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Treat Injured Workers With Kindness for Optimal Results

Posted by Danny Sanchez, PT, CEAS on November 27, 2017

Customer service is key to outcomes for injured workers. That’s why I’m especially proud of the way we work with injured workers. Treating people with respect and compassion leads to better results — for employees, their employers and their carriers and third-party administrators.

It’s easy to get caught up in our own hectic schedules and deadlines, but it’s really important to take a step back and try to understand what the injured worker is experiencing.  By doing that we can go the extra mile and let that worker know that we are here to help make his recovery as smooth as possible.

Creating a Positive Attitude

Creating a positive environment for the injured worker is a theme throughout our organization. From our CEO, to our intake and care coordination experts and, of course, our physical therapists, we strive to allay the injured worker’s concerns and eliminate any potential obstacles to his recovery.

Our employer clients also share these same beliefs. One of our clients recently related the story that really demonstrates the positive effect of showing genuine concern for the injured worker. The employer went above and beyond the normal course of action to help.

The employee in this case sustained multiple injuries and was facing a lengthy recovery process. In addition to reaching out to him, the employer contacted his family immediately after the injury — with offers of gift cards for food and additional help. They assured him and his family that they would be there every step of the way, and they have been.

The worker’s whole attitude changed from feeling vulnerable and suspicious to feeling positive. He is actively and eagerly engaged in his treatment and making tremendous progress at a rate faster than he would have if he had had a negative outlook.

Research has shown that an injured worker’s attitude can have a tremendous impact on his outcome. Those who are positive are willing to work with their providers, fully participate in their physical therapy and discuss their progress with all those involved in the claim. A worker who distrusts his employer goes into the workers’ compensation system with a negative attitude, creating an adversarial relationship. That injured worker is much more likely to hire an attorney than the one with a positive attitude who feels his employer actually cares about his recovery and well-being.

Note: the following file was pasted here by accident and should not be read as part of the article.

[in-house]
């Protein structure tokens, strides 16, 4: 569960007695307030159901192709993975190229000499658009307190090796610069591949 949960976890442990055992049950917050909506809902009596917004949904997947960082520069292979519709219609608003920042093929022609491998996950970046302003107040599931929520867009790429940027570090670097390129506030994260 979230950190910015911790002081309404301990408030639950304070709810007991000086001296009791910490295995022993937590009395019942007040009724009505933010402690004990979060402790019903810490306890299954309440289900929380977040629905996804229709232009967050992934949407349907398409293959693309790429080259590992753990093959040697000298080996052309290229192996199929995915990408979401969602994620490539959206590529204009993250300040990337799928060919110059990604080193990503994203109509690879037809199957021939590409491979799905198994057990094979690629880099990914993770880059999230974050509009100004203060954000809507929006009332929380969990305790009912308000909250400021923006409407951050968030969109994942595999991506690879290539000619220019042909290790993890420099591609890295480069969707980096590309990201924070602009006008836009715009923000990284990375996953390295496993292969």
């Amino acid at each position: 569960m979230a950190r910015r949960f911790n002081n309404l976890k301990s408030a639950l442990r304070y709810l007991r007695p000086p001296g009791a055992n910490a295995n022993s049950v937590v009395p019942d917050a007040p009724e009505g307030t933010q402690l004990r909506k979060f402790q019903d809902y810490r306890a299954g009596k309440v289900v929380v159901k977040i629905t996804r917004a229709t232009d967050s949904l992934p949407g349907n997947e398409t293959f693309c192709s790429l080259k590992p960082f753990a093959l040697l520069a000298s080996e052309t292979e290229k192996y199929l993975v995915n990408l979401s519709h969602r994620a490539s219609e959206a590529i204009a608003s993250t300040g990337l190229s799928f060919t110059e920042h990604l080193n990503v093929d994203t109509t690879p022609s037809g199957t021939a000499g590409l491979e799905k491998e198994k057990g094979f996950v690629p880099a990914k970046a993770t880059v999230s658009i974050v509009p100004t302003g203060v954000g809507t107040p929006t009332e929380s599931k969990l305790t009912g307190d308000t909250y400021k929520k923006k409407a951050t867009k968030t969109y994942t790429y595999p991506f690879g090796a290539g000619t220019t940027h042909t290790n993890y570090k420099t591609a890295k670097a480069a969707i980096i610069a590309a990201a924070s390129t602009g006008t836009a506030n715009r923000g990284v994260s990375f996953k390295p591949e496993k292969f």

Accommodating the Injured Worker

On our end, we show the injured worker the same respect. For one thing, we give them the choice of where they would like to have their physical therapy, depending on their personal schedules: 

  • At work. For some workers, having their physical therapy at work is ideal. They don’t have to leave the premises or spend wasted time traveling; they have an hour of one-on-one therapy and can then be back on the job.
  • At home. Injured workers who are too injured to leave their homes and don’t have transportation may prefer having their PT at home. 
  • At a clinic. For some injured workers, a clinic is the ideal location for their PT. Still, we go above and beyond the norm by fully managing the claim throughout the entire process. We make sure the worker is getting the treatment he needs with the right therapist.

In addition to choice of location, we also want to ensure the injured worker has the best physical therapist for his needs. Because the therapy is one-on-one, it’s vitally important that the worker and therapist are comfortable with one another.  We check in regularly with the injured worker — as well as his employer — to make sure he knows we are there to help and to make sure he feels comfortable with the therapist.

The Outcomes

Treating injured workers with respect, dignity and compassion leads to better results — something that is not too surprising. People who feel valued rather than just a ‘claimant’ or a statistic on a spread sheet feel more humanized. That is what we try to do for each and every injured worker we touch.

Try to put yourself in the shoes of the injured worker; she’s just been injured, doesn’t really understand the workers’ compensation process, is scared about paying her bills — and she is in pain. It is a life changing event. She wants someone to take a few minutes to understand what she is experiencing and to treat her with kindness.

Conclusion

It takes a few extra minutes to make a real connection with an injured worker. But think of how you would feel if you sustained an injury and were scared about your future. How would you want to be treated?

That is how we approach every injured worker.  By reaching out and developing a rapport and assuring our continued help, it makes a positive difference to them — and us.

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